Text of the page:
Stretch your heart—but not too far: The role of titin mutations in dilated cardiomyopathy
Stöhr, Eric J.
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Cardiomyopathies are a heterogeneous group of diseases that negatively affect heart structure and function. An enlarged and weakened left ventricle (LV) characterizes dilated cardiomyopathy (DCM). Clinical studies have reported that approximately 50% of patients with DCM have a first-degree relative affected or likely to be affected, implicating a genetic cause. However, mutations have been found only in a small subgroup of patients. Titin, encoded by the TTN gene, is a sarcomeric protein present in skeletal muscle, smooth muscle, and cardiac muscle and is highly involved in the mechanotransduction and stretch of the heart muscle. The advantages and disadvantages of cardiac adaptation to stress and stretch have been the subject of several studies highlighting the role of titin in development and disease, summarized in recent review articles. With its discovery often dated back to 1976 when it was still called “connectin,”6 titin has been highlighted in cardiac physiology/medicine because of its possible contribution to the Frank–Starling mechanism and its implication in DCM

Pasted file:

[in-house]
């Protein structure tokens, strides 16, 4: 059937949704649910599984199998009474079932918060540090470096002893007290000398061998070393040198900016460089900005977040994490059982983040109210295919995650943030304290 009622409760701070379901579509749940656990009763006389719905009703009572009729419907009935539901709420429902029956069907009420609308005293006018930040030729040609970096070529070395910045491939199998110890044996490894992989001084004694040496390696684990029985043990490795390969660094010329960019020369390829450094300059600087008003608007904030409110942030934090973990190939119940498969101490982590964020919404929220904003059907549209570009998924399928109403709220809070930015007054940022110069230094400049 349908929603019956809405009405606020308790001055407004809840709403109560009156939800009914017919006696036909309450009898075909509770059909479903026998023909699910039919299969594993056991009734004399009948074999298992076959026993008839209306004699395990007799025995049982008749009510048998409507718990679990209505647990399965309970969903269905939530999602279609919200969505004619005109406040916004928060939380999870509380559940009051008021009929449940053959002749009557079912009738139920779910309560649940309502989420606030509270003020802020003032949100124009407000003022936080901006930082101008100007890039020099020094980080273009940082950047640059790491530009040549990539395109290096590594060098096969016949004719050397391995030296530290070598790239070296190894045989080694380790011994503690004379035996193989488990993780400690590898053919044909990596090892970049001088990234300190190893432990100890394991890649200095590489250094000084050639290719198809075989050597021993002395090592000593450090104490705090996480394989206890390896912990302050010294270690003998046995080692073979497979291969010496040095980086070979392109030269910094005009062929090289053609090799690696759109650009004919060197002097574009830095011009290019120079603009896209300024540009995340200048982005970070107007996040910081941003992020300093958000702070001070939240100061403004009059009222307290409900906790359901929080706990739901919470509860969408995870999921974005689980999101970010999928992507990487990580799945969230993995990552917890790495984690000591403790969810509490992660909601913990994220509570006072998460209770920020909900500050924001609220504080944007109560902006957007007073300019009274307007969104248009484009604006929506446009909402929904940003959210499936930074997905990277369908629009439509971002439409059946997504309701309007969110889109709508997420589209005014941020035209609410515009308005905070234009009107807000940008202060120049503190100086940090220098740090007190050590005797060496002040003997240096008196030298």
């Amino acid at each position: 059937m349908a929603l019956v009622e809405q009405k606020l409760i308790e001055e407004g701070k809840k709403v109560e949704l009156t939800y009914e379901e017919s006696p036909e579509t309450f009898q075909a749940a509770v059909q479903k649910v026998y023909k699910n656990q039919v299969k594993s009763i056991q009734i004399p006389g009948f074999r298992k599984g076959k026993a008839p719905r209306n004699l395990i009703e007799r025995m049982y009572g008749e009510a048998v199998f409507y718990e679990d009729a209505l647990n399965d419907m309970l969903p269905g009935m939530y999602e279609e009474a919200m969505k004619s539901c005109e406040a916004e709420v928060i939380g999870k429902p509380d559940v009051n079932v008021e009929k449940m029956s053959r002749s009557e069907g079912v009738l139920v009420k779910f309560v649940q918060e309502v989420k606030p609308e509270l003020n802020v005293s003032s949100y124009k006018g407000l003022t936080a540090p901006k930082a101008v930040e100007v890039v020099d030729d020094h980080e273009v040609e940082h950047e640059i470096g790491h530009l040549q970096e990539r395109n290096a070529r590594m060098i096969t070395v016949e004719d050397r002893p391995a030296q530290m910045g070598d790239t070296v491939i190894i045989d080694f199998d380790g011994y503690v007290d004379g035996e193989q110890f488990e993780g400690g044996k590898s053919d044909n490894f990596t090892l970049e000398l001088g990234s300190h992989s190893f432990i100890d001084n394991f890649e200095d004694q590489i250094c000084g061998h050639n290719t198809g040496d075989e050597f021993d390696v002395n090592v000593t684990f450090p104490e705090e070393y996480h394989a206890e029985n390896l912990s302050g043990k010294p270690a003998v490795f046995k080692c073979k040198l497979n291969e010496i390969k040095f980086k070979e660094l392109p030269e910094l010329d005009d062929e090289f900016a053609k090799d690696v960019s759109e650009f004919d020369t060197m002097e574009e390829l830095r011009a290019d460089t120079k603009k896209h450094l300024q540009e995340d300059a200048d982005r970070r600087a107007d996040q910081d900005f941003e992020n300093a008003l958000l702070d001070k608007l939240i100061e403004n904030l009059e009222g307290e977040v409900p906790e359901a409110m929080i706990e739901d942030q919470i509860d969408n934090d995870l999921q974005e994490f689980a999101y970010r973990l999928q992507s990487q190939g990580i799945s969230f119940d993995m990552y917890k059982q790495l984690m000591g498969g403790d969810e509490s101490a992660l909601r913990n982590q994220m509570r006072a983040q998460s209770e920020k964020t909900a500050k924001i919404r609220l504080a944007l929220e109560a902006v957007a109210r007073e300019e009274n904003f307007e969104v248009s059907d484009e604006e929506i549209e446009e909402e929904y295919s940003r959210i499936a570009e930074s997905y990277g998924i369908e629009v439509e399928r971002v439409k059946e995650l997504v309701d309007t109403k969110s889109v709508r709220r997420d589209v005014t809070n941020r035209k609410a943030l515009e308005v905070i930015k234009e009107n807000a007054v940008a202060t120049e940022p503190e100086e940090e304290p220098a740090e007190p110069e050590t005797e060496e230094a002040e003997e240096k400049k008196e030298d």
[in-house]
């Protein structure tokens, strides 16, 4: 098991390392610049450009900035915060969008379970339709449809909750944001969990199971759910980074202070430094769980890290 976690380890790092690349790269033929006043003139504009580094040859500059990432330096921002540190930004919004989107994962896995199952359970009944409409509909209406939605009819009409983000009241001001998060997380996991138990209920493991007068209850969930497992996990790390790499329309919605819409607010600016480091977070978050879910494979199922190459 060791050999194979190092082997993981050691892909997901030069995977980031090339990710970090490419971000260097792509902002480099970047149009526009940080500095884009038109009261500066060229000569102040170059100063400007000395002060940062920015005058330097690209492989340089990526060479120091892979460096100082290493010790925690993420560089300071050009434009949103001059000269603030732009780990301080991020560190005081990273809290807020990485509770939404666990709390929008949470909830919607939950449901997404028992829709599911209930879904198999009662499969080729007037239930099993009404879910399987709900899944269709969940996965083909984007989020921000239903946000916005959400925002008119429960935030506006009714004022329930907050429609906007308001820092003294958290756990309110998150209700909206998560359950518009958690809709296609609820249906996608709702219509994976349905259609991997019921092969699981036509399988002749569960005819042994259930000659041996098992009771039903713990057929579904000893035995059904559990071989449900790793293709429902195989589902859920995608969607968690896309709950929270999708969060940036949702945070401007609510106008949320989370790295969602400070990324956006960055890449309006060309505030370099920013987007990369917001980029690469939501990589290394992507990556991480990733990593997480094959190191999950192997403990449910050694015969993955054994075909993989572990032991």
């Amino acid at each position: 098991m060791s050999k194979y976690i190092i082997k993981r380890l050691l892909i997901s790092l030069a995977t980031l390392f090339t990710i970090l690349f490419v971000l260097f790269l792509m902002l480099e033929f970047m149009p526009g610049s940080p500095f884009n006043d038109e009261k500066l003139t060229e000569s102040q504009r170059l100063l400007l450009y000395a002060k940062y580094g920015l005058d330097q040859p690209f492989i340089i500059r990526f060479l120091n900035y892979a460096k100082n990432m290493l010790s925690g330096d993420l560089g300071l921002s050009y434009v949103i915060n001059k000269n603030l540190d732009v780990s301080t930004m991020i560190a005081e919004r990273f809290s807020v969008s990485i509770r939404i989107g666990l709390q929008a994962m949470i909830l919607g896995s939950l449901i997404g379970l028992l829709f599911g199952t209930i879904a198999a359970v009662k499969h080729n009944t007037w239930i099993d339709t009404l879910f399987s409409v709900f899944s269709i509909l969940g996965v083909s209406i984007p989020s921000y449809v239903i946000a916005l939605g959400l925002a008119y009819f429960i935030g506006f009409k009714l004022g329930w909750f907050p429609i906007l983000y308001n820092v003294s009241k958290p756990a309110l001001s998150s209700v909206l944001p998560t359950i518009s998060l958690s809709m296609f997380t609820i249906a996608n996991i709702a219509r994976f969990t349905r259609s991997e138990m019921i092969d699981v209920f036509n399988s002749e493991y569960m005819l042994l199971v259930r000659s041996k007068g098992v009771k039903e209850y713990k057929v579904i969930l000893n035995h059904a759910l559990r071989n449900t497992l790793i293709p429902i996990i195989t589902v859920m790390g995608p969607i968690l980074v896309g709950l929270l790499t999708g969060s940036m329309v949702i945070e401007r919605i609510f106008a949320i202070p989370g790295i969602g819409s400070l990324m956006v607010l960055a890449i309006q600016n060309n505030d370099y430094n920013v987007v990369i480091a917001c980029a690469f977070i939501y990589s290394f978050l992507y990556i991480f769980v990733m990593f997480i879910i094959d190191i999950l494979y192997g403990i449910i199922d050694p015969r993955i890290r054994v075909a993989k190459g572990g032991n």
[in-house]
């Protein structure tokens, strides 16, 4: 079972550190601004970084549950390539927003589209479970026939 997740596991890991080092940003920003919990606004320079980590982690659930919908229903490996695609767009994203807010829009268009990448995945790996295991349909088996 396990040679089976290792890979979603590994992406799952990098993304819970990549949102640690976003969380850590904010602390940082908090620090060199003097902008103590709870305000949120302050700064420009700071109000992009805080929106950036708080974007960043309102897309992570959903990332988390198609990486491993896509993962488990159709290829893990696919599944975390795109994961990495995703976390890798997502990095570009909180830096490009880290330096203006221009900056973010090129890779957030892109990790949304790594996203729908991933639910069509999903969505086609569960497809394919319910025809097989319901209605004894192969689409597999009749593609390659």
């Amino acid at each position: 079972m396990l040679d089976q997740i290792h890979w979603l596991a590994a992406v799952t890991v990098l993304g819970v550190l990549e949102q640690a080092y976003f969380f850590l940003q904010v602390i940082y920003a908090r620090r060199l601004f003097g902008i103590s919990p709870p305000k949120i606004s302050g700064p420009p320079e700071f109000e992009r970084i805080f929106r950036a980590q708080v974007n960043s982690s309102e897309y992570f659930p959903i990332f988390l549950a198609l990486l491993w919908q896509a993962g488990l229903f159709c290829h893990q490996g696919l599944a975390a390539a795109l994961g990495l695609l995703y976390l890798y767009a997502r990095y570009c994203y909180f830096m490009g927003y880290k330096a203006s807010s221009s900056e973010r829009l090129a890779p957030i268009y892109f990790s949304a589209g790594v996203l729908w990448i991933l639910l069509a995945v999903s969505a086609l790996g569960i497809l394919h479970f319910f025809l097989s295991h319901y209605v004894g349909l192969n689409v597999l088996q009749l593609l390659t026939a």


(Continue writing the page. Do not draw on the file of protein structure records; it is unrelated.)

Journal of Thoracic and Cardiovascular Surgery;
Stöhr, E.J., Takayama, H. and Ferrari, G. (2018) 'Stretch your heart—but not too far: The role of titin mutations in dilated cardiomyopathy', The Journal of Thoracic and Cardiovascular Surgery, 156(1), pp.209-214. DOI: 10.1016/j.jtcvs.2017.10.160.
Article published in Journal of Thoracic and Cardiovascular Surgery on 12 March 2018, available open access at: https://doi.org/10.1016/j.jtcvs.2017.10.160.